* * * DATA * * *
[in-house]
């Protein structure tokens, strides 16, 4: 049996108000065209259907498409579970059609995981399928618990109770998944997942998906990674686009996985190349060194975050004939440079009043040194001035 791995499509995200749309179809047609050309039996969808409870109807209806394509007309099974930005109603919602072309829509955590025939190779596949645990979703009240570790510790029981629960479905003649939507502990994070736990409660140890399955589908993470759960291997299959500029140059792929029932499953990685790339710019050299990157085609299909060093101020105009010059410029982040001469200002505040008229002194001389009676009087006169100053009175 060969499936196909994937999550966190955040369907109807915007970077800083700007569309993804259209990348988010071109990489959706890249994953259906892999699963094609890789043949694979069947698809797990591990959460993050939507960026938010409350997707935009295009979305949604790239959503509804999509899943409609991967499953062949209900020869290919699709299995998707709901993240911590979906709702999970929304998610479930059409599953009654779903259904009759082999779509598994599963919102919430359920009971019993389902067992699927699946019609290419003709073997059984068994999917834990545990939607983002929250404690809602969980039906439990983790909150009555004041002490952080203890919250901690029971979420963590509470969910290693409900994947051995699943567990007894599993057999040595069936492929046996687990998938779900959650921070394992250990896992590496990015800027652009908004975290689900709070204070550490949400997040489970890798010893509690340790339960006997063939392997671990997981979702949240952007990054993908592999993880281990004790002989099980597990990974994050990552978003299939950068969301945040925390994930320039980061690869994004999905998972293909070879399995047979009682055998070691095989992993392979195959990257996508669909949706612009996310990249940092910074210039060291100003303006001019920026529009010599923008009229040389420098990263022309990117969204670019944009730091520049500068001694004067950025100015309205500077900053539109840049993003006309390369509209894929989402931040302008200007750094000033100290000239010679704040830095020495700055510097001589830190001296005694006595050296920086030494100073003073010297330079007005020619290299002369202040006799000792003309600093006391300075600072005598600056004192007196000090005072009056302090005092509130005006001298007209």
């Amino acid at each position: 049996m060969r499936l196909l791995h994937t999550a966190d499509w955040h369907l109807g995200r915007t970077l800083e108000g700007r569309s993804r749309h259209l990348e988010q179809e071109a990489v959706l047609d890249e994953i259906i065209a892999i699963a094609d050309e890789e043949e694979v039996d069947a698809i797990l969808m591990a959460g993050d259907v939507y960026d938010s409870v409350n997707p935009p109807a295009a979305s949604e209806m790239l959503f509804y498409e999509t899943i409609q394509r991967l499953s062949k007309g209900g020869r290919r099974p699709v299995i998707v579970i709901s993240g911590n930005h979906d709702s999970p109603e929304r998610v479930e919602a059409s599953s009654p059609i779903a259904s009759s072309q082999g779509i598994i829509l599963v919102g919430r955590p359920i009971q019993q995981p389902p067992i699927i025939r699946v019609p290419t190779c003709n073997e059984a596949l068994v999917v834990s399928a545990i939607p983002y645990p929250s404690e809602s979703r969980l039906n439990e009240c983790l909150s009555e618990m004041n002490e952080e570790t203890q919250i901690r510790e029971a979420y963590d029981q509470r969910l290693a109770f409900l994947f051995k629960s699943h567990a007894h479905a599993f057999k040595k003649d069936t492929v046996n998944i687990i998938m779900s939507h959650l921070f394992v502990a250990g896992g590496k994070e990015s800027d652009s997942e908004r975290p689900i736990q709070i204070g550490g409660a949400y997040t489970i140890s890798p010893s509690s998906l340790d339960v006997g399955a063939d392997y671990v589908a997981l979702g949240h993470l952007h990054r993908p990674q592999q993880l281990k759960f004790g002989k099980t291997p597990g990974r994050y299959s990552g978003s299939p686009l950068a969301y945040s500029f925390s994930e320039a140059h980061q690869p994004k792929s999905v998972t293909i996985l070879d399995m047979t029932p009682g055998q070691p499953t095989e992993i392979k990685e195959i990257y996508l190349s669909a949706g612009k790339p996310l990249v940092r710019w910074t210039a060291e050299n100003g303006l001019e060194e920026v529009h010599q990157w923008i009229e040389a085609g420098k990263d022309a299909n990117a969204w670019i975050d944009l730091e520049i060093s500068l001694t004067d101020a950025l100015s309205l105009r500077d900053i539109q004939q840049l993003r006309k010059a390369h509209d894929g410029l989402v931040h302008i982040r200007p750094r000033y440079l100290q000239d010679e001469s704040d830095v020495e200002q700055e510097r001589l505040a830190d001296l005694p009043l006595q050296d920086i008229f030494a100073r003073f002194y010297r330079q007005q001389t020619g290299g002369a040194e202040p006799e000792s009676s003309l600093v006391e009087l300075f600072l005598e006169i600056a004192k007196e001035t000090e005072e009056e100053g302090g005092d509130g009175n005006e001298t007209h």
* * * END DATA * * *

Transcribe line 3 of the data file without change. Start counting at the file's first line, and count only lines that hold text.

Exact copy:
């Amino acid at each position: 049996m060969r499936l196909l791995h994937t999550a966190d499509w955040h369907l109807g995200r915007t970077l800083e108000g700007r569309s993804r749309h259209l990348e988010q179809e071109a990489v959706l047609d890249e994953i259906i065209a892999i699963a094609d050309e890789e043949e694979v039996d069947a698809i797990l969808m591990a959460g993050d259907v939507y960026d938010s409870v409350n997707p935009p109807a295009a979305s949604e209806m790239l959503f509804y498409e999509t899943i409609q394509r991967l499953s062949k007309g209900g020869r290919r099974p699709v299995i998707v579970i709901s993240g911590n930005h979906d709702s999970p109603e929304r998610v479930e919602a059409s599953s009654p059609i779903a259904s009759s072309q082999g779509i598994i829509l599963v919102g919430r955590p359920i009971q019993q995981p389902p067992i699927i025939r699946v019609p290419t190779c003709n073997e059984a596949l068994v999917v834990s399928a545990i939607p983002y645990p929250s404690e809602s979703r969980l039906n439990e009240c983790l909150s009555e618990m004041n002490e952080e570790t203890q919250i901690r510790e029971a979420y963590d029981q509470r969910l290693a109770f409900l994947f051995k629960s699943h567990a007894h479905a599993f057999k040595k003649d069936t492929v046996n998944i687990i998938m779900s939507h959650l921070f394992v502990a250990g896992g590496k994070e990015s800027d652009s997942e908004r975290p689900i736990q709070i204070g550490g409660a949400y997040t489970i140890s890798p010893s509690s998906l340790d339960v006997g399955a063939d392997y671990v589908a997981l979702g949240h993470l952007h990054r993908p990674q592999q993880l281990k759960f004790g002989k099980t291997p597990g990974r994050y299959s990552g978003s299939p686009l950068a969301y945040s500029f925390s994930e320039a140059h980061q690869p994004k792929s999905v998972t293909i996985l070879d399995m047979t029932p009682g055998q070691p499953t095989e992993i392979k990685e195959i990257y996508l190349s669909a949706g612009k790339p996310l990249v940092r710019w910074t210039a060291e050299n100003g303006l001019e060194e920026v529009h010599q990157w923008i009229e040389a085609g420098k990263d022309a299909n990117a969204w670019i975050d944009l730091e520049i060093s500068l001694t004067d101020a950025l100015s309205l105009r500077d900053i539109q004939q840049l993003r006309k010059a390369h509209d894929g410029l989402v931040h302008i982040r200007p750094r000033y440079l100290q000239d010679e001469s704040d830095v020495e200002q700055e510097r001589l505040a830190d001296l005694p009043l006595q050296d920086i008229f030494a100073r003073f002194y010297r330079q007005q001389t020619g290299g002369a040194e202040p006799e000792s009676s003309l600093v006391e009087l300075f600072l005598e006169i600056a004192k007196e001035t000090e005072e009056e100053g302090g005092d509130g009175n005006e001298t007209h």